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Re: Extensibility Question

From: Eddie Robertsson <erobertsson@allette.com.au>
Date: Wed, 07 Aug 2002 11:54:50 +1000
Message-ID: <3D507DEA.10008@allette.com.au>
To: Michael Rossi <mrossi@csc.com>
CC: xmlschema-dev@w3.org

Hi Michael,

>I'm a relative newbie to XSDL (but an experienced markup developer),
>so kindly excuse my ignorance if it should rear it's ugly head. I'm
>developing a system interface schema and we'd like to leverage XSDL's
>potential for datatype validation. For "internal" processes we have a
>generic structure containing parameters, where each parameter has
>attributes for name, type and direction (essentially name/value pairs).
>Like so:
>
><parameter name="input1" datatype="Int" direction="In">
>     <value>1</value>
></parameter>
><parameter name="output1" datatype="Int" direction="Out">
>     <value>2</value>
></parameter>
>
> This is fine for our puposes, but when we add external interfaces into the
>mix we'll need to support more complex data exchange requirements. Most
>likely, each interface will use its own schema, which can't be shoe-horned
>in to our parameter structure (mostly because they'll want to validate
>their datatypes at the parser level). While this is unavoidable, I'd prefer
>that every interface used the rest of our mesasge framework so that we can
>standardize on ways to handle things like authentication information. So
>I'm considering doing something in my schema like (pseudo-spec):
>
><choice>
>   <!element name="parameters"/>
>   <any namespace=""##other"/>
></choice>
>
>Any thoughts on whether this would be good, bad, done better some other way
>would be most appreciated. TIA.
>
I guess this depends on how much control you want to have over the 
external interfaces that can be added. If you use <xs:any> you don't 
really have any control at all and the external interfaces can pretty 
much add whatever they want.
For more control I think this is a good use-case for substitutionGroups 
which allows one element to serve as a model in your schema and then the 
external interfaces could define their own "parameter" elements that can 
be used instead of the model. The base schema would contain the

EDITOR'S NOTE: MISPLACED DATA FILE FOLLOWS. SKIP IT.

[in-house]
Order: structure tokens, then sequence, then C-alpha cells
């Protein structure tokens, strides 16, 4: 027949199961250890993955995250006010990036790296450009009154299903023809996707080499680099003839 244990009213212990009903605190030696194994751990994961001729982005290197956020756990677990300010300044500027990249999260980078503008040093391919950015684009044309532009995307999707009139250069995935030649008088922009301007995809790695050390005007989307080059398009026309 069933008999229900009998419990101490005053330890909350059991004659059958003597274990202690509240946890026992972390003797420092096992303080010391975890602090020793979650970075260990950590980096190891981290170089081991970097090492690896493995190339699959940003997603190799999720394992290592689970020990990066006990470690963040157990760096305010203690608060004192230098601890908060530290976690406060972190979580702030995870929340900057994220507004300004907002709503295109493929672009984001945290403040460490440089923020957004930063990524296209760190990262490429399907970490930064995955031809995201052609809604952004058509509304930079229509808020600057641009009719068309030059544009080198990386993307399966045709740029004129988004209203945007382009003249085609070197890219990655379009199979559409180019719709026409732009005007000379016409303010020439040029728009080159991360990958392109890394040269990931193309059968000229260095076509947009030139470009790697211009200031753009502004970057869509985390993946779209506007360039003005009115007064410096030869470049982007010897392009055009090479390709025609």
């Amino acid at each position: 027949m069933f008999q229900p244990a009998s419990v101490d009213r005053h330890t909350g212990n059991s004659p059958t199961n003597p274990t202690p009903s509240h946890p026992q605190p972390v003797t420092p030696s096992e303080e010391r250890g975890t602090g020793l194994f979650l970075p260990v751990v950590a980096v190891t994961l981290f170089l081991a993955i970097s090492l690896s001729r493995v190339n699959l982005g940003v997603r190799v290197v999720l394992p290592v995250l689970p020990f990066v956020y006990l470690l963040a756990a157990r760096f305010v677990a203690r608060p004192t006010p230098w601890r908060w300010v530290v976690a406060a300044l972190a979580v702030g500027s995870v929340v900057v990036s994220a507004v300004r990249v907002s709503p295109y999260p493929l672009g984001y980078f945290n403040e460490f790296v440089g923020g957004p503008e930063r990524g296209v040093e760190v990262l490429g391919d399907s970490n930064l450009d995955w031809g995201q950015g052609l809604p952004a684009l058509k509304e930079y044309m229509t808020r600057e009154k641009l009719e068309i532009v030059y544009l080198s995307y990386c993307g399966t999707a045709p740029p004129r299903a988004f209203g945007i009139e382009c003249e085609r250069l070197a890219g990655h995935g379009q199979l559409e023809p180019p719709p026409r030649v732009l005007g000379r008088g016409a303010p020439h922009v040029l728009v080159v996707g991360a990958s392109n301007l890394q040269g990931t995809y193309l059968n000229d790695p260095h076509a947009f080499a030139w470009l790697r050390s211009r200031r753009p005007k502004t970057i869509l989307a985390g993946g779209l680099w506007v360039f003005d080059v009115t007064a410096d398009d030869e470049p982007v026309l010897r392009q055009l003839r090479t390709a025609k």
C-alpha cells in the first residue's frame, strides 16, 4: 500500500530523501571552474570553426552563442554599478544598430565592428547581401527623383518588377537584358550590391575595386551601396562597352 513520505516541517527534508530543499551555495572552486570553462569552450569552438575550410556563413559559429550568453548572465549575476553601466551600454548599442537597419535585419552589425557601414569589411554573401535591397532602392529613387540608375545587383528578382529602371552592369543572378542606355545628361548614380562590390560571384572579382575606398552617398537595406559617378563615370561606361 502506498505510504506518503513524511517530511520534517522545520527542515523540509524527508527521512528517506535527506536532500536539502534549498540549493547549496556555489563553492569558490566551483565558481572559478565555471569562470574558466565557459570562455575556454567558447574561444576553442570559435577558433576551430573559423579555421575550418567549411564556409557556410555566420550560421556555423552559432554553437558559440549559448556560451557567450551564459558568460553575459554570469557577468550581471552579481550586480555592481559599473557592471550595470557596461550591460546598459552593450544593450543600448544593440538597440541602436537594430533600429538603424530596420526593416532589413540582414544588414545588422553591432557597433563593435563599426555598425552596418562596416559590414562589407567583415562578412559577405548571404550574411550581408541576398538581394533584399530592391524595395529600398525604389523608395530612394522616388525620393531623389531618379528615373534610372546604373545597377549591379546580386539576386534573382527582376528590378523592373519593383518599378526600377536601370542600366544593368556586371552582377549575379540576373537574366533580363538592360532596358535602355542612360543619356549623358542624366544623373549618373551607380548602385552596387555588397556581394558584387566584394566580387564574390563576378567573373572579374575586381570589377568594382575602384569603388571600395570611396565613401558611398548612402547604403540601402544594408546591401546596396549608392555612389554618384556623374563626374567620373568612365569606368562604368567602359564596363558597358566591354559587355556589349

complexType that serves as the base type for the parameter-model element 
as well as the structure of your main schema. To illustrate I will use 
the following example:

Base schema:
--------------
<?xml version="1.0" encoding="UTF-8"?>
<xs:schema xmlns:xs="http://www.w3.org/2001/XMLSchema" 
elementFormDefault="qualified" attributeFormDefault="unqualified">
  <xs:element name="Root">
    <xs:complexType>
        <!-- This is the content model that defines the parameter 
elements. Instead of having a choice between "parameter" and "any" this 
is now zero-or-more parameterModel elements. -->
      <xs:sequence>
        <xs:element ref="parameterModel" minOccurs="0" 
maxOccurs="unbounded"/>
      </xs:sequence>
    </xs:complexType>
  </xs:element>
   
  <!-- The "parameterModel" element is declared as abstract which means 
that it cannot by itself appear in an instance document. Instead one of 
the elements that are defined in the substitutionGroup for 
"parameterModel" must appear in the instance document. -->
  <xs:element name="parameterModel" type="parameterBase" abstract="true"/>

  <!-- Define the base type for the elements that can substitute the 
parameterModel element so that they at least must contain a "name" 
attribute. -->
  <xs:complexType name="parameterBase">
    <xs:attribute name="name" use="required" type="xs:string"/>
  </xs:complexType>
   
  <!-- Define the type for the local parameter element. This type must 
be derived from the "parameterBase" type so that any element of this 
type can be used instead of the "parameterModel" element. -->
  <xs:complexType name="myParameterType">